“I think what Seth Aaron really did is make high fashion seem possible for Portlanders,” says Karen Vitt, editor of the Neat Sheet, a growing Portland fashion site. “He has made the whole local fashion scene seem more glamorous and exciting and rich with possibility. The reality may not be quite so glamorous, but then again, when was fashion about reality?”



 

Comments   

 
Elizabeth Rohloff
0 #1 Fashion Industry Growing painsElizabeth Rohloff 2010-11-23 13:28:51
Thank you for highlighting a so Sad, but true reality! As a designer of 20 years living and loving Portland, I have always delayed opening a boutique, working instead from a home studio and wholesaling and direct selling to my clients. Constantly pursuing out of state venues and selling online(wasn't online visibility supposed to profit us all!) The music industry faces the same challenges.
We do what we love and where we love to live, but the state and delayed economy crisis is hitting small businesses hard.
Quote | Report to administrator
 
 
Will Levenson
0 #2 Well written articleWill Levenson 2010-11-24 08:17:04
Wow, nice job on the story - one of the best peaks into the realities of owning a clothing line in Pottland. Love your voice and the comprehensivene ss.
Quote | Report to administrator
 

More Articles

Fuel's gold

March 2014
Tuesday, February 25, 2014
BY SOPHIA BENNETT

The coastal town of Coos Bay appears poised to land every economic development director’s dream: a single employer that will bring hundreds of family-wage jobs and millions in tax revenue. 


Read more...

The more they change, the more they stay the same

March 2014
Tuesday, February 25, 2014
100-best-collageBY BRANDON SAWYER

The 100 Best Companies get more creative with perks and more generous with benefits; employees seek empowering relations with management and coworkers.


Read more...

Spring thaw

News
Thursday, April 17, 2014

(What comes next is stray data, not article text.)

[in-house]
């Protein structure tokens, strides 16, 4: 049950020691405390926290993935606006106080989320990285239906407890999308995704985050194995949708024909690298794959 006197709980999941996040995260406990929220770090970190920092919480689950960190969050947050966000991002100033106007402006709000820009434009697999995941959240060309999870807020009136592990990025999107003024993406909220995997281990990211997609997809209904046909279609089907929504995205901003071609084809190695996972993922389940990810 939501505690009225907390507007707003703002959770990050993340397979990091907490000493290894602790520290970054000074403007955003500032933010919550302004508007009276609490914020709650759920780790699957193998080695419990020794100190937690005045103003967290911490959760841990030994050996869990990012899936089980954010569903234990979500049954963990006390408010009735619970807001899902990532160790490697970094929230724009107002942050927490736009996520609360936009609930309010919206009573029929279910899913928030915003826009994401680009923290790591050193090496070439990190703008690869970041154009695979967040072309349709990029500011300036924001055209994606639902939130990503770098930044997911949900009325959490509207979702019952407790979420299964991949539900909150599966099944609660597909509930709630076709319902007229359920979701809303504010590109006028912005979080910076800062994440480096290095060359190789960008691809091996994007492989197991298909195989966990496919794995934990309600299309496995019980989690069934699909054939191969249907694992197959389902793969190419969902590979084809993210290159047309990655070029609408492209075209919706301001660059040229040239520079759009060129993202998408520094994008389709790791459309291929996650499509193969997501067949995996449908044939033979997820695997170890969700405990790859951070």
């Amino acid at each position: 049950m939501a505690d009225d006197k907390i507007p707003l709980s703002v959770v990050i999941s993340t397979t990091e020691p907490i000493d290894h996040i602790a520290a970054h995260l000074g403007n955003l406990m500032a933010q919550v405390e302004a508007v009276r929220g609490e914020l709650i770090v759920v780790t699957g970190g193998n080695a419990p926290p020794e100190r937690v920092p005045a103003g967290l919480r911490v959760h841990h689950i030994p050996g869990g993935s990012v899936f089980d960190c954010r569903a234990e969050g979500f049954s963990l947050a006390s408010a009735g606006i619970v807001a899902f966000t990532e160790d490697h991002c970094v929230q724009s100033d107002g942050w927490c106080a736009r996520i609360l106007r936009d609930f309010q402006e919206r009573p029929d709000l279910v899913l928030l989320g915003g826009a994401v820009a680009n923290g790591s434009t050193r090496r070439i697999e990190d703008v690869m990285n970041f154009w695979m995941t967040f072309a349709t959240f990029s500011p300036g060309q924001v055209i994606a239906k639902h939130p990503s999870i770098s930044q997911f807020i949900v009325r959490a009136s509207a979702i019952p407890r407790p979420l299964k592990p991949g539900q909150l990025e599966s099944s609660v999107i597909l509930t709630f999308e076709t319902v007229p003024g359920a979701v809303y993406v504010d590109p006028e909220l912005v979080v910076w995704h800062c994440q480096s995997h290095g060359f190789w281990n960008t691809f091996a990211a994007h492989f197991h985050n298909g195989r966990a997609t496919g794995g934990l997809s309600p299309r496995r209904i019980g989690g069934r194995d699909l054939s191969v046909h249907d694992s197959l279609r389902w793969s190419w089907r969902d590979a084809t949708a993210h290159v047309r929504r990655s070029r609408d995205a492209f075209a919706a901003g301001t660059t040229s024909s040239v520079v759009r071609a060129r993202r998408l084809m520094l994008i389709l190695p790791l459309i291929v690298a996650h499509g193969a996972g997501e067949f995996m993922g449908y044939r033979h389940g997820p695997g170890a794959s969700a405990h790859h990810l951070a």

Spring ThawBY JASON NORRIS | OB BLOGGER

The “polar vortex” of 2014 seems to have finally thawed and we believe this change in weather will bring more sunshine to the U.S. economy as well.


Read more...

Making faces

News
Thursday, February 20, 2014
02.20.14 Thumbnail ModelsBY VIVIAN MCINERNY | OB BLOGGER

As retailers consolidate and newspapers fold, the business of modeling shifts to ad agencies, apparel companies and new media.


Read more...

Why I became an educator

News
Tuesday, March 04, 2014
03.04.14 thumbnail teachBY DEBRA RINGOLD | GUEST CONTRIBUTOR

How can we strengthen the performance of institutions charged with teaching what Francis Fukuyama calls the social virtues (reciprocity, moral obligation, duty toward community, and trust) necessary for successful markets and democracy itself?


Read more...

Branching out

March 2014
Tuesday, February 25, 2014
DSC04185BY LINDA BAKER

A blueberry bush is a blueberry bush — except when it’s a blueberry tree.


Read more...

How to help your staff solve their own problems

Contributed Blogs
Friday, March 21, 2014
03.21.14 thumb coxcoffeeTOM COX | OB BLOGGER

During a recent talk to HR Directors, I asked if they saw leaders trying to solve every problem, instead of delegating to and empowering staff. Every head nodded. Every single one.


Read more...
Oregon Business magazinetitle-sponsored-links-02
SPONSORED LINKS